2. David Frum elegantly documents Canada’s sweetheart stepping in it: “Justin Trudeau Falls From Grace”
  3. “Nobody wanted to hear me read ‘Ozymandias.’” Why are we all loving the Varsity Blues scandal?: “They Had It Coming”
  4. The best travel writing you may ever read: “Where Heaven and Earth Come Closer”
  5. “‘I am synthetic life form ‘Yoko K.,’ assembled in the US with components made in Japan…designed to assume the role of an ‘electronic musician.’ I am one of many secret agents sent to this time to plant magical thinking in people through the use of ‘pre-22nd century nostalgia Mars pop music.’” How to make hospital beeps more pleasant and more meaningful: “Anatomy of a beep: A medical device giant and an avant-garde musician set out to redesign a heart monitor’s chirps”

The Light Ahead

Assuming you believe income inequality to be a problem (economically, socially), then we must next turn our thoughts to alternative methods for economic mobility besides a four year degree, benefits of which do not always justify the costs. One such company creating an alternative is Pursuit in Queen’s, NY. Pursuit is a trade school for software development. It is also partly funded by bonds, where graduates pay back a share of income. “I believe tech can be a road to the middle class for large numbers of Americans,” said (Jukay) Hsu, a co-founder and the chief executive of Pursuit, a nonprofit social venture. “But there’s real skepticism about that among people who see the winners in technology as a small network of the privileged.” Pursuit’s success can likely be attributed to its adherence to high-demand, high-paying job skills, however, the model is worth replicating.  Construction, medicine, nursing, graphic design or art…what fields can you imagine creating a bond system?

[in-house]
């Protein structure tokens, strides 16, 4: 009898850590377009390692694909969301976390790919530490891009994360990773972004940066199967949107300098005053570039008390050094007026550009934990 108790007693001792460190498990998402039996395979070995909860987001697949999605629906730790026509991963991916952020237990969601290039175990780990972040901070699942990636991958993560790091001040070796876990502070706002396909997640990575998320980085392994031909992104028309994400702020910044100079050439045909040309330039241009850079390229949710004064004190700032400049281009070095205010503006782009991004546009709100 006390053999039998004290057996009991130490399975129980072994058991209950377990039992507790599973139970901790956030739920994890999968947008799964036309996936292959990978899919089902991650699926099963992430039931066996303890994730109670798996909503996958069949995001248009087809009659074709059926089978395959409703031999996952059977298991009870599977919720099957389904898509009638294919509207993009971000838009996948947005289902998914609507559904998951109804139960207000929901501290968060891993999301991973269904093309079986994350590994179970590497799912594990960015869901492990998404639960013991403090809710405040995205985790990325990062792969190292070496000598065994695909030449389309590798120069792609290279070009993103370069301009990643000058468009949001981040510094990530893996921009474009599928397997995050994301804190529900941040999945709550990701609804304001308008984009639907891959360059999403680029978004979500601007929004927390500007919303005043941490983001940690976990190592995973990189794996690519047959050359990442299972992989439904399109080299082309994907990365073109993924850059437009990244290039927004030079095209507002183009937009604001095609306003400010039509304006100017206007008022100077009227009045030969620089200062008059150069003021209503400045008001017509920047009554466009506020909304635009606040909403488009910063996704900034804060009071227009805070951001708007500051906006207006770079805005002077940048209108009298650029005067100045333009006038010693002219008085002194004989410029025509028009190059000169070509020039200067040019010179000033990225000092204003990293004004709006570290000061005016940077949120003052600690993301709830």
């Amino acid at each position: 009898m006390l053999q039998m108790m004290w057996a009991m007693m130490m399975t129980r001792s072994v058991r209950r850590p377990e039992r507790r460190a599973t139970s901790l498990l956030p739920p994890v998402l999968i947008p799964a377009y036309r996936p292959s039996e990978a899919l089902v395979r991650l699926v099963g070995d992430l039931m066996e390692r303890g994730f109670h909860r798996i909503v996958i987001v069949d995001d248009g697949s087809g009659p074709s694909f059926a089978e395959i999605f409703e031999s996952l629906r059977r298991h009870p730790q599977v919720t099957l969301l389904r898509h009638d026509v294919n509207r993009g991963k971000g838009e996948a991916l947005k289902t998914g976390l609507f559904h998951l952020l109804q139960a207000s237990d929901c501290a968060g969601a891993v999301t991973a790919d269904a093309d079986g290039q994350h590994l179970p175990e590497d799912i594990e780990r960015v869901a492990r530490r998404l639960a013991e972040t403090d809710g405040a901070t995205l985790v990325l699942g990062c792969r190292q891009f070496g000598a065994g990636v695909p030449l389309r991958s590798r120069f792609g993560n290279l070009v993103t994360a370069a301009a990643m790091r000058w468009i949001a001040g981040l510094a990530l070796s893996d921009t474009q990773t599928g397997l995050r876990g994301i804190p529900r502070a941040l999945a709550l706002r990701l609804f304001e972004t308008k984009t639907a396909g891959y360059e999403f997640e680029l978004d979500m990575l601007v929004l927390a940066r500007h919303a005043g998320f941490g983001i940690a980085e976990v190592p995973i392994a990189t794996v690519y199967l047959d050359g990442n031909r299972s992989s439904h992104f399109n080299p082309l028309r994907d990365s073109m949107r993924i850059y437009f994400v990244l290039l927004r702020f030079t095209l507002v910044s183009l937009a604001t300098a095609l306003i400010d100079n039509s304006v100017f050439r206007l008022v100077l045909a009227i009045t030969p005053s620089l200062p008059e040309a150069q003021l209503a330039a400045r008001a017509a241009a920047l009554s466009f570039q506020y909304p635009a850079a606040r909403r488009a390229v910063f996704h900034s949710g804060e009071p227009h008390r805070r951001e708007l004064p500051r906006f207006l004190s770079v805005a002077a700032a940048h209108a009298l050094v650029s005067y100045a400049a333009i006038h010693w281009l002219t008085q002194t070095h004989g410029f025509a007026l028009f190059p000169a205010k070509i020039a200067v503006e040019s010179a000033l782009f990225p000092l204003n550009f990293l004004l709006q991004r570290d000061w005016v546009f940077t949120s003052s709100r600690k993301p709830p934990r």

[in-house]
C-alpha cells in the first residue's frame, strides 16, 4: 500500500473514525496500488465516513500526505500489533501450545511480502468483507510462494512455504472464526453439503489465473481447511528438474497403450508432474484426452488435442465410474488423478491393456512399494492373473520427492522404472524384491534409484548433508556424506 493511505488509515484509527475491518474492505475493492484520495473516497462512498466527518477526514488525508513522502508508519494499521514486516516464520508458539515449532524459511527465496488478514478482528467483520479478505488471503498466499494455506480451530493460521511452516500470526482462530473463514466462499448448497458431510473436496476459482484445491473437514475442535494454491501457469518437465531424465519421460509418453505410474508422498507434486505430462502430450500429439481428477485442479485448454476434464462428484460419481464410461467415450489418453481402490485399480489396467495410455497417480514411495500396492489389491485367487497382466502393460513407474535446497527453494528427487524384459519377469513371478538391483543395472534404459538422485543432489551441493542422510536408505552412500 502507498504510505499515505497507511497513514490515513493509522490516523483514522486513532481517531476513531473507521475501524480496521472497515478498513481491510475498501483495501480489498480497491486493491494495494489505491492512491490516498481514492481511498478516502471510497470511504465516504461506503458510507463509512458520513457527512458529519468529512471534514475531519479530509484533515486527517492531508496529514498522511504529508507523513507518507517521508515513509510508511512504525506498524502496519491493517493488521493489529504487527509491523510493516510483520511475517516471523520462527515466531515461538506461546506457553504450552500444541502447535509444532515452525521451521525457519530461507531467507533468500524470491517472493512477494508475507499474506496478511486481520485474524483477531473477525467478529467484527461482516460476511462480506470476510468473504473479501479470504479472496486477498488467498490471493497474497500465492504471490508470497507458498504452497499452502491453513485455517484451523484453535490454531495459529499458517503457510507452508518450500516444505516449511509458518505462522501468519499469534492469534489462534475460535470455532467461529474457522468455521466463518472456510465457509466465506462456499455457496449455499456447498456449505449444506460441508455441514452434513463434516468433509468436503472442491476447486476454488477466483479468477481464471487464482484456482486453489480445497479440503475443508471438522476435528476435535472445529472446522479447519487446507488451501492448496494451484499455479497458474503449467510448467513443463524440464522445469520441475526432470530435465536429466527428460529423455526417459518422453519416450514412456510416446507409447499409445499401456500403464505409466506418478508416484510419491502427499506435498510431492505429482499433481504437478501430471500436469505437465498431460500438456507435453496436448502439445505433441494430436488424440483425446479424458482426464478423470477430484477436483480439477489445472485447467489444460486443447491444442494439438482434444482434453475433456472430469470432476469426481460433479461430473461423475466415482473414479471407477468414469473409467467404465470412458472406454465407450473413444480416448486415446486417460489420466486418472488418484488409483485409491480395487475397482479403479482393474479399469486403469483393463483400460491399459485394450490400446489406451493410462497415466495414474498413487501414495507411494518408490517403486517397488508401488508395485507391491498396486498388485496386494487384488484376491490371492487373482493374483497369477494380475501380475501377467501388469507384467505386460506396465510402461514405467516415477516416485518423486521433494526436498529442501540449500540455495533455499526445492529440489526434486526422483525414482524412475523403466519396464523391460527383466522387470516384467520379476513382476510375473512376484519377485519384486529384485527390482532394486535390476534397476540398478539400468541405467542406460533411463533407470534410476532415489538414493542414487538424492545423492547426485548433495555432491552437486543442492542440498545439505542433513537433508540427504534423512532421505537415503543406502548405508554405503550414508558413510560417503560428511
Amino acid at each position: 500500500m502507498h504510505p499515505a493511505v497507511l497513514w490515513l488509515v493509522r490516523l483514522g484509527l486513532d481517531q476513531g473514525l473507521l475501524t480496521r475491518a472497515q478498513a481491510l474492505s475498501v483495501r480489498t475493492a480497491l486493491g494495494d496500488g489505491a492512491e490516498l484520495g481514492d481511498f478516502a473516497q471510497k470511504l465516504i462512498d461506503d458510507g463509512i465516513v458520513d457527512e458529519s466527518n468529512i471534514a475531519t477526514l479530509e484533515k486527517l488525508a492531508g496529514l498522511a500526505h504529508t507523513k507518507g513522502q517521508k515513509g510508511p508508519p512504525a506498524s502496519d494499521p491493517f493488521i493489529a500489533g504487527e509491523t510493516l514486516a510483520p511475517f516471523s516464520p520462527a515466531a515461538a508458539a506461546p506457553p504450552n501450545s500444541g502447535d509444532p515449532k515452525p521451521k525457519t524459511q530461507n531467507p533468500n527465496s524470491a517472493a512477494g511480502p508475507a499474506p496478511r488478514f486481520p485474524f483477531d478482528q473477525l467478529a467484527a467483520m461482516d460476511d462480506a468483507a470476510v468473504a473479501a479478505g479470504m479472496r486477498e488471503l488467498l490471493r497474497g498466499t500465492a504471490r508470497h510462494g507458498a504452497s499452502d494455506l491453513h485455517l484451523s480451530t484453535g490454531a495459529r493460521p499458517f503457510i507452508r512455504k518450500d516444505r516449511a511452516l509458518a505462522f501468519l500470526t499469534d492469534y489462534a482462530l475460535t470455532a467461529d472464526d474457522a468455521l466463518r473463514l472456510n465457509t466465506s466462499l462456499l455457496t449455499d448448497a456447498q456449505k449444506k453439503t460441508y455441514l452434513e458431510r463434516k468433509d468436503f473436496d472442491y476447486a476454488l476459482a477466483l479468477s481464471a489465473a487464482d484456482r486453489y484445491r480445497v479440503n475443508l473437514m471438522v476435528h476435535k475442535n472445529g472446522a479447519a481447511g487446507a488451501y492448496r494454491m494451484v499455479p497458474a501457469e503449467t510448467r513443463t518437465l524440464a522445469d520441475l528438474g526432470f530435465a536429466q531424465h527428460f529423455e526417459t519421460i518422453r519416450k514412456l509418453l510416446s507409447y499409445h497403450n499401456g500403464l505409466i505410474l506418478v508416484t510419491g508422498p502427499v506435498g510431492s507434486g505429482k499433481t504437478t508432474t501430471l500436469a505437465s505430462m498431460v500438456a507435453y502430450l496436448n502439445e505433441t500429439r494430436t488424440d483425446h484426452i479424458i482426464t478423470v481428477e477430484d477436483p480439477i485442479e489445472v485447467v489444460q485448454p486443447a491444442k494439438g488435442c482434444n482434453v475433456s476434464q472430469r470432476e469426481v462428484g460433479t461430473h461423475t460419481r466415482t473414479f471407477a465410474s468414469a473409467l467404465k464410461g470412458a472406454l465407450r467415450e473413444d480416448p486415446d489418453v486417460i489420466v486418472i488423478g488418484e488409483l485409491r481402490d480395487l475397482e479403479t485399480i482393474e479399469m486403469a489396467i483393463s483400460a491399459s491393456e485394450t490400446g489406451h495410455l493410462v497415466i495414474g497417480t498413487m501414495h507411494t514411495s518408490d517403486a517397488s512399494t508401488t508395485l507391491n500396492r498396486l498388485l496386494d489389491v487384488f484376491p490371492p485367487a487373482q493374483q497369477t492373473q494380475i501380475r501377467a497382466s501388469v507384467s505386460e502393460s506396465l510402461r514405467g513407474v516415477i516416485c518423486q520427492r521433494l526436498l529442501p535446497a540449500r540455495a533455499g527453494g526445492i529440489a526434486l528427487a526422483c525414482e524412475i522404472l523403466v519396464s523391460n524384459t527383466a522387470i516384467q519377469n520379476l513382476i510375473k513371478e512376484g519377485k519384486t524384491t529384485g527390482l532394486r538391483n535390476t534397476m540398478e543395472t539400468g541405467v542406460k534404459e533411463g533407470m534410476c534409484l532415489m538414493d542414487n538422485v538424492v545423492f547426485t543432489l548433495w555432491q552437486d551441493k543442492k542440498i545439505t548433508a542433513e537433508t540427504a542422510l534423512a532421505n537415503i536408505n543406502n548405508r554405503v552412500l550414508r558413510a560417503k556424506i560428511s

ModCon Reviews: The Front Runner (film)

The Front Runner, starring Hugh Jackman as former Sen. Gary Hart (D-CO), is designed to make us question the media’s role in creating scandal, and in how much private character affects public service.

After the Miami Herald shames Sen. Hart into giving up his presidential race after catching him nearly red-handed having an extramarital affair, Hart eulogizes the death of privacy. Unfortunately, he is not the right person at the right time to persuade us of this casualty.

Today, the Miami Herald seems to have no regrets with its role in the 1987 scandal or its aftermath.

This affair was supposedly the watershed moment in which judgement of character got put into the hands of voters, rather than letting the political party act as sole judge. LIR strongly supports the democratic discussion of character that has increased since #metoo. Indeed, the film’s strongest asset is actually just in giving us a place to reflect and project on how times have changed, and whether that has been for the better or not.  Decision: better.